The ticketing startup filed the amended complaint containing the accusation in U.S. District Court in Los Angeles Feb. 15, according to the Wall Street Journal.
The complaint alleges Ticketmaster hacked Songkick’s computers with the help of Stephen Mead, director of Ticketmaster’s artist-services unit and a former Songkick exec, the paper reports.
The unit was allegedly “revamped” using information from Songkick’s computers.
The claim, if proven, could be a criminal violation.
A Live Nation statement calls the complaint “baseless” and says it “failed to show virtually any likelihood of success on the merits.”
A Songkick request for a preliminary injunction was denied last year, and a judge instead agreed to dismiss some of its antitrust claims against Live Nation.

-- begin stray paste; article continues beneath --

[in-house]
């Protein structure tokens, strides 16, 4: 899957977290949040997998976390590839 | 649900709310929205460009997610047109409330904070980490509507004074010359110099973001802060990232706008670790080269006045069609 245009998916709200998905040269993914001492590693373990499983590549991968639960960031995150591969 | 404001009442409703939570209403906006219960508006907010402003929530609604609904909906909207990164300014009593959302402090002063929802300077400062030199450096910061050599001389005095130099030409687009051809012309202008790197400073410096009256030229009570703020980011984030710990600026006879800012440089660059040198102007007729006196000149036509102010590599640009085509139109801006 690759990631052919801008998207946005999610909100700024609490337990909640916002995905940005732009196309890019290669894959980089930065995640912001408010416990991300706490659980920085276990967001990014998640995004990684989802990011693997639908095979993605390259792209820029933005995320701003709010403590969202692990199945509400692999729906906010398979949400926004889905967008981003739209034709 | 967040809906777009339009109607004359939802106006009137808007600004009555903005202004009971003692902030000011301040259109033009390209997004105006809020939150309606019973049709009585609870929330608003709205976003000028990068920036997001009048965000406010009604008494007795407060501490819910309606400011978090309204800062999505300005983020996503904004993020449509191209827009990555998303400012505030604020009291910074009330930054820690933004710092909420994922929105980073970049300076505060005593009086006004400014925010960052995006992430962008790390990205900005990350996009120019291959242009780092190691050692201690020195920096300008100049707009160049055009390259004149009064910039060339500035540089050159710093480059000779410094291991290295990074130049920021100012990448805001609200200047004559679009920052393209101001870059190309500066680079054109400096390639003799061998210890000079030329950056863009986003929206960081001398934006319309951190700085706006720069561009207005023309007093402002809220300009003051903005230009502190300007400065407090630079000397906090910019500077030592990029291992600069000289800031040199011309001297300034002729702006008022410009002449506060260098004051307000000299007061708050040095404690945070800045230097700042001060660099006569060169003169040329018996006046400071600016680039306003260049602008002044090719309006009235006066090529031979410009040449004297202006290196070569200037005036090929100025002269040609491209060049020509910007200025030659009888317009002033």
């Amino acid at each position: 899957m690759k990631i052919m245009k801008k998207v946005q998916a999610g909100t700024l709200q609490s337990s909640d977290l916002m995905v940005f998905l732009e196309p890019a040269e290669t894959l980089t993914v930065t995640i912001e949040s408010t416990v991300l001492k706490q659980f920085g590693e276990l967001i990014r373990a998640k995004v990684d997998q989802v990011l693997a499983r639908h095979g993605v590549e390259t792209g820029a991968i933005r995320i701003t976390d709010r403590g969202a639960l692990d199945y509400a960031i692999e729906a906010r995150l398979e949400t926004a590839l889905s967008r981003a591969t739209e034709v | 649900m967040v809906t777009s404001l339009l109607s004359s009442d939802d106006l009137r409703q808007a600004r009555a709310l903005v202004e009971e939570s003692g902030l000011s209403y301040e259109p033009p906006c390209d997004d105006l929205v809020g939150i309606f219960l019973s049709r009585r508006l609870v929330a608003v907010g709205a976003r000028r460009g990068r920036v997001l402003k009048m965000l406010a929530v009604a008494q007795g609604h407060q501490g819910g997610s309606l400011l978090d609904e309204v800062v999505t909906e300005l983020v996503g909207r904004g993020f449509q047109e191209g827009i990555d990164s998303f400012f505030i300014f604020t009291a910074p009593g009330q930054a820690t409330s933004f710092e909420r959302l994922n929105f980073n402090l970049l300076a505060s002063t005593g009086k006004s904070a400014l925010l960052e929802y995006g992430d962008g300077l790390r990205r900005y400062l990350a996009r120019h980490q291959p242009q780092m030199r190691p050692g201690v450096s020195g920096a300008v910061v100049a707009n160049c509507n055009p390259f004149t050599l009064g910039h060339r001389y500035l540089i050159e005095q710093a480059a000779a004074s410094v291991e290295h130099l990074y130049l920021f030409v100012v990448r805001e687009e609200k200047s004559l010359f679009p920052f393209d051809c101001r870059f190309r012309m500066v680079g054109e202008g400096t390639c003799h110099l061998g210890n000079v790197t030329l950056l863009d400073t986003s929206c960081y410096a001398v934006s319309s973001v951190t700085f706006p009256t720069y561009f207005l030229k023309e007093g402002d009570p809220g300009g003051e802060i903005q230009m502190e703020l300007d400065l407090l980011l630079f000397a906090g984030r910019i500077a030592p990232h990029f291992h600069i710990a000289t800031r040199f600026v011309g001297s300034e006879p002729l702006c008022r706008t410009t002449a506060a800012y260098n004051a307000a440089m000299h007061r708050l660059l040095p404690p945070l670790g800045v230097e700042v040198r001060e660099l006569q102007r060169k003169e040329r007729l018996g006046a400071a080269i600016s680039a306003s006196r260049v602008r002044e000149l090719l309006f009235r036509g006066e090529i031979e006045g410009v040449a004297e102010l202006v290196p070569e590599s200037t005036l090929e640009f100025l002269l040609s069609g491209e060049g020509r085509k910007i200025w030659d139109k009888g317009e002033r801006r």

“In the face of those adverse rulings, Songkick has been forced to conjure up a new set of dubious arguments and theories,” the statement said. “…Songkick’s amended complaint is based on the alleged misappropriation of information that Songkick did not even try to keep secret, in some cases could not have kept secret, and in some cases shared with artist managers that work for Live Nation.
“The claims have no legal merit and Live Nation and Ticketmaster will continue to vigorous defend this case,” the statement concludes.
The antitrust suit focuses on the number of concert tickets that promoters provide to artists to sell directly to fan clubs.
That figure is generally about 10 percent in the U.S. though it can be much larger internationally.
Artists, most notably Adele, are able then to sell the tickets directly to fans and theoretically avoid scalping. Adele’s 2016 tour reportedly sold about 500,000 tickets using Songkick.
Despite the bad news, Live Nation stock closed at a record high at $29.29 after climbing to $29.42 midday. in June 2015 it closed at $29.22.